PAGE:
Mentorship programs should be established where experienced UX professionals can guide novices through the complexities of the role. These mentors can provide practical advice, share experiences, and offer feedback on projects, helping junior researchers develop a more nuanced understanding of the field.

Challenges (and changes) in research methodologies

Humans are around 60% water. Water flows downhill. Put another way — humans like the path of least resistance (and the best bang for our buck!). What’s my point? All the fervor around the purported benefits of AI and automation has bled into conversations between researchers and stakeholders, making long-existent conflicts of interest loom that much larger. Stakeholders pressure researchers to deliver insights quickly—leading to surface-level insights, broad assumptions towards large categories of people, and rushed analyses—feeling confident that the new technologies will allow for greater efficiency without losing quality.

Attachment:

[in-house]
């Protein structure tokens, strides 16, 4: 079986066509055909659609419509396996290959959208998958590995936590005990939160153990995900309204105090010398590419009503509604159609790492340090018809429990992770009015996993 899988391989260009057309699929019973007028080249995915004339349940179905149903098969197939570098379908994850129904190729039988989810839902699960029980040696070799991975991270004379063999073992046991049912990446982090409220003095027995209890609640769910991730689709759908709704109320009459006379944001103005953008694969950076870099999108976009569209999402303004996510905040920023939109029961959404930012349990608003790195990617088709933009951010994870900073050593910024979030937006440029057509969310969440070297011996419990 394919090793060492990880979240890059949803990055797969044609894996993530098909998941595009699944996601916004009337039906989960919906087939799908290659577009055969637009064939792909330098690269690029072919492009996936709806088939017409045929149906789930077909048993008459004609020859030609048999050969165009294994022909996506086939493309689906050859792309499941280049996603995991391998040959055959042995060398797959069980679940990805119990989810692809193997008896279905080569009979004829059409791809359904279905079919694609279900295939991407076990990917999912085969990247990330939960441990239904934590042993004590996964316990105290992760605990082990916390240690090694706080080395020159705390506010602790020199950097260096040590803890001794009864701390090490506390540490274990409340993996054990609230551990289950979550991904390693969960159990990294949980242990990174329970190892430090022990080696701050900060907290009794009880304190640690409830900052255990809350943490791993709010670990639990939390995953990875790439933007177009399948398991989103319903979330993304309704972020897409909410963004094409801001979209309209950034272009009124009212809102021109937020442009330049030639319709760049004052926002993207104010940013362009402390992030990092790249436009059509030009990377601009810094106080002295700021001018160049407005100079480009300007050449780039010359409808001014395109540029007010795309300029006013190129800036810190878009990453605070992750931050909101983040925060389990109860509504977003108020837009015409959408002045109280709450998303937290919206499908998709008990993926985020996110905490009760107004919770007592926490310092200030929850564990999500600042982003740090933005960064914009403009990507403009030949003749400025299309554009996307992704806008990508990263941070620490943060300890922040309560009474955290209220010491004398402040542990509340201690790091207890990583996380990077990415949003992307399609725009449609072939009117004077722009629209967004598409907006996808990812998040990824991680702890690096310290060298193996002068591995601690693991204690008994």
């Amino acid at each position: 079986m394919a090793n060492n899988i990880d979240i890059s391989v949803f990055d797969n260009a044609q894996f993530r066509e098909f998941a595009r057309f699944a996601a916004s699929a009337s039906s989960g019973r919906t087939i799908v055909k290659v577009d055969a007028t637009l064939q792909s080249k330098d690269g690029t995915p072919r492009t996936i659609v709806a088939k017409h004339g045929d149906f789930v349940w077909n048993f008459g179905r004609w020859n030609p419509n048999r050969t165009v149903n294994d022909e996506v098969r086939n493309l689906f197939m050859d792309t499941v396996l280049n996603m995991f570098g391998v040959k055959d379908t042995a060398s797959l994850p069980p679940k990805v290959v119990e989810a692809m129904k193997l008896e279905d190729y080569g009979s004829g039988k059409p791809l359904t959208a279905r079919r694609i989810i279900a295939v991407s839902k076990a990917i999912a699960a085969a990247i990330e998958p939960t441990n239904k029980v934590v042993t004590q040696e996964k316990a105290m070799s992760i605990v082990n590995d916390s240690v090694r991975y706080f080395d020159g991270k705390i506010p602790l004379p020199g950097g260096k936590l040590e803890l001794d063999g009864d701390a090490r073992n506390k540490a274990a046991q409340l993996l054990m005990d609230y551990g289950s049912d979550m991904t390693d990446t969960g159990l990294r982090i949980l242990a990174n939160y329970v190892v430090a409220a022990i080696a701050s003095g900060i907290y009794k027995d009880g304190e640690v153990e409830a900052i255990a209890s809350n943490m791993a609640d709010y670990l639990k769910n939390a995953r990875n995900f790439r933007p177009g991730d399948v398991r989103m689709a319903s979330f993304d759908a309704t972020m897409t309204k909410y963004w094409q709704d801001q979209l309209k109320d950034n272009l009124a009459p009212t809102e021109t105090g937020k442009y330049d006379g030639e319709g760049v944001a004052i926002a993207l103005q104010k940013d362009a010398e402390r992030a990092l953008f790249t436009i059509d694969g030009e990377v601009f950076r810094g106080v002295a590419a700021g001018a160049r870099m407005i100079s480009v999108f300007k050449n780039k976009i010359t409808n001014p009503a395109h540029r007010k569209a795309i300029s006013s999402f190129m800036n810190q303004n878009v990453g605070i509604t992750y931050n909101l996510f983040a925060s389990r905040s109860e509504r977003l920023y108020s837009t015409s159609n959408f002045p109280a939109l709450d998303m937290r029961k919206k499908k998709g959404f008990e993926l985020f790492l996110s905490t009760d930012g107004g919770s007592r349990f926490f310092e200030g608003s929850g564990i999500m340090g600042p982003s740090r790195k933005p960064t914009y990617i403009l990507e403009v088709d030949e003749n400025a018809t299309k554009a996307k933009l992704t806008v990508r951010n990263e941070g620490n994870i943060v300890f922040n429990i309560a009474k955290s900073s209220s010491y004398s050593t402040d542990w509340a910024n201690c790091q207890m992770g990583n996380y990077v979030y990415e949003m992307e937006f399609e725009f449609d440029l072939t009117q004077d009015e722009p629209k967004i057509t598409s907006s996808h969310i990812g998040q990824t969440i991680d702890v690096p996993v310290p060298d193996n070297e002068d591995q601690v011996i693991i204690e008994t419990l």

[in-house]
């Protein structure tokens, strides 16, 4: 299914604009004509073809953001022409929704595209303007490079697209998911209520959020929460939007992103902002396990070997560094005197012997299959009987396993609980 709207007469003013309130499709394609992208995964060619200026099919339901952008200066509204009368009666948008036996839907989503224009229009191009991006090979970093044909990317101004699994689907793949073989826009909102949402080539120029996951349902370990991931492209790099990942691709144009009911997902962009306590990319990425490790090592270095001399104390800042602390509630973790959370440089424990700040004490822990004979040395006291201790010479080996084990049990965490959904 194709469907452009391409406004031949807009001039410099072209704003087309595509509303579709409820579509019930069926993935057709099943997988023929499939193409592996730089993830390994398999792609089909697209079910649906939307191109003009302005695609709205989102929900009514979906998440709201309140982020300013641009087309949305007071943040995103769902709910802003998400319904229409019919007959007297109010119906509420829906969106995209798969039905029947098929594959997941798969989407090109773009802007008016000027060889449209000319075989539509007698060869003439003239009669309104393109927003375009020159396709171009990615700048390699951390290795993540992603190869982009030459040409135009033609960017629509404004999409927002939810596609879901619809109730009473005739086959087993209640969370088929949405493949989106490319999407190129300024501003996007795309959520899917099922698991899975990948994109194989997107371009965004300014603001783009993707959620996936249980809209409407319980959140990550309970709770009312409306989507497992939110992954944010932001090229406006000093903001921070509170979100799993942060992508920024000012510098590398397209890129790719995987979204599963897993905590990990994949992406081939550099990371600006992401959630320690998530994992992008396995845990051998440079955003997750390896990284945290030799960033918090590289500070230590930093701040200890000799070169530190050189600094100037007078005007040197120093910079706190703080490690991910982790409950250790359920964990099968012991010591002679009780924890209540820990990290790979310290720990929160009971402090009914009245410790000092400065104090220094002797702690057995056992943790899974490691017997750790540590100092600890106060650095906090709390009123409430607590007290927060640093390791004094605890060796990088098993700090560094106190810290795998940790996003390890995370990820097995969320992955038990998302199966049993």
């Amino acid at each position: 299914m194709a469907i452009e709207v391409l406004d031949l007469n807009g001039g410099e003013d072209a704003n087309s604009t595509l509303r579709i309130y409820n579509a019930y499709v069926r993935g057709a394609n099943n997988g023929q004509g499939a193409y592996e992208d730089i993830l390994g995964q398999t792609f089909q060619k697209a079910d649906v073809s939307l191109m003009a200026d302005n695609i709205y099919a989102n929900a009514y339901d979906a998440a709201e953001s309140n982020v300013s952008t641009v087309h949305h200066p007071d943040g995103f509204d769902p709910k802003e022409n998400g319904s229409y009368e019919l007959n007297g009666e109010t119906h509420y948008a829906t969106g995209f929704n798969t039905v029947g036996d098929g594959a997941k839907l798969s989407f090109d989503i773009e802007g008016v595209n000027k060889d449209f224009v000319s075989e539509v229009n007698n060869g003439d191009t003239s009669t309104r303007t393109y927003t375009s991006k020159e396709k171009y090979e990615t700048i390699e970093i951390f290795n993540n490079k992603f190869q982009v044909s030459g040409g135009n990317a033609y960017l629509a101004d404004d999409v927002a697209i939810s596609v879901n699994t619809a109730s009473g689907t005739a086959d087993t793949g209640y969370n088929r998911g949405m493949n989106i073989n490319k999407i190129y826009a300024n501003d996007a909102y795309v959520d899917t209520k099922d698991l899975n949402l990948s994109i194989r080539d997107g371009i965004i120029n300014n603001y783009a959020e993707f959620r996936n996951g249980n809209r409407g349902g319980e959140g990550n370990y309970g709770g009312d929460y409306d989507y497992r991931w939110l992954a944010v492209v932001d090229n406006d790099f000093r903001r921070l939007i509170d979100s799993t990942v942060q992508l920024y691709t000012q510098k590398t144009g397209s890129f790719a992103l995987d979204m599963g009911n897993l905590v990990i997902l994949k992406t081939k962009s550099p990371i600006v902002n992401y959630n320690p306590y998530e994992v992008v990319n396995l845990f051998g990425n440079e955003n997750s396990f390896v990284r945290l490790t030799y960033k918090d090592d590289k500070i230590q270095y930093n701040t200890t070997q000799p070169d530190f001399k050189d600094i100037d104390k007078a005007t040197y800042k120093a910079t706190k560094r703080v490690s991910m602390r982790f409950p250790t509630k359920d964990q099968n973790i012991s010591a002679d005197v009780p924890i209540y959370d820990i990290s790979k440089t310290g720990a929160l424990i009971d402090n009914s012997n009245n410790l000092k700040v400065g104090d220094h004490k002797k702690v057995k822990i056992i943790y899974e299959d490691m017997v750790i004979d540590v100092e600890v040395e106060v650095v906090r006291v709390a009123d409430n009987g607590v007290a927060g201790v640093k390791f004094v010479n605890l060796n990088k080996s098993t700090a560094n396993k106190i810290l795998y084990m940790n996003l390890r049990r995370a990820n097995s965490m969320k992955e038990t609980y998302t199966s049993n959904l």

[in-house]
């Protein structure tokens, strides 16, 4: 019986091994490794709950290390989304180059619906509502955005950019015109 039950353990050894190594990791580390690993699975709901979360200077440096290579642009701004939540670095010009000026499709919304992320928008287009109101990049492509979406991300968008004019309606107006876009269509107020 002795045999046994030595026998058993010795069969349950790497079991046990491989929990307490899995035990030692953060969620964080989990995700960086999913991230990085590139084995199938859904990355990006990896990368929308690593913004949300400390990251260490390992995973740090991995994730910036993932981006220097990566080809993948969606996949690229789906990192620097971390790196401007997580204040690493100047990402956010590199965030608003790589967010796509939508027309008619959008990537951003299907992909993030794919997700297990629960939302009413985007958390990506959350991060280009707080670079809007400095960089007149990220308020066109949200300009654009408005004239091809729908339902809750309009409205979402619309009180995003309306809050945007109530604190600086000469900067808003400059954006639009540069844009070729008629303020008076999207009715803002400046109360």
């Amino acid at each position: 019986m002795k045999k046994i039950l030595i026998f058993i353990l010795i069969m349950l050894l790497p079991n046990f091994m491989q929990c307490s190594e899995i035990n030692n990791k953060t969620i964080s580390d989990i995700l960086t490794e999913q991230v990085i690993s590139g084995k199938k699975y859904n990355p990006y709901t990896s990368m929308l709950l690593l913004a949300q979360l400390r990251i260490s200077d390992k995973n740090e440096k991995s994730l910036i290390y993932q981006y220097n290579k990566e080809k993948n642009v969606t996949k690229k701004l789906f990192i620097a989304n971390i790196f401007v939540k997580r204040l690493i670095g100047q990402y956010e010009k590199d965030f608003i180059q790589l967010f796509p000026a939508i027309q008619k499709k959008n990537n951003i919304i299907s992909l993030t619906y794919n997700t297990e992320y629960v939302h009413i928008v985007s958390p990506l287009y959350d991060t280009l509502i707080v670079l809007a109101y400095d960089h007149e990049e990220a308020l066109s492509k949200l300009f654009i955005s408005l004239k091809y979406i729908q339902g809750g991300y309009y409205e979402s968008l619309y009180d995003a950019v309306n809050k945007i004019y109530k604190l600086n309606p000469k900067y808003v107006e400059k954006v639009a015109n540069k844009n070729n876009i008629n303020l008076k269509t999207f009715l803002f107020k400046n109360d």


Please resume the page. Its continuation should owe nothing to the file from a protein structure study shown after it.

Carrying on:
Gaming UX is a great example of these diverging interests between stakeholders and researchers. Here, questions often revolve around general usability rather than specific elements like immersion and continuity of the user journey, which are crucial for a satisfactory gaming experience.

Going back to the John Wooden quote, the rub here is that there isn’t any substitute for the basics. Yet, UX professionals are being pressed to abandon the basics in some cases, with many finding that time and budget constraints significantly impact the quality of their outputs.

The solution to this is threefold: education, advocacy, and structured methodology.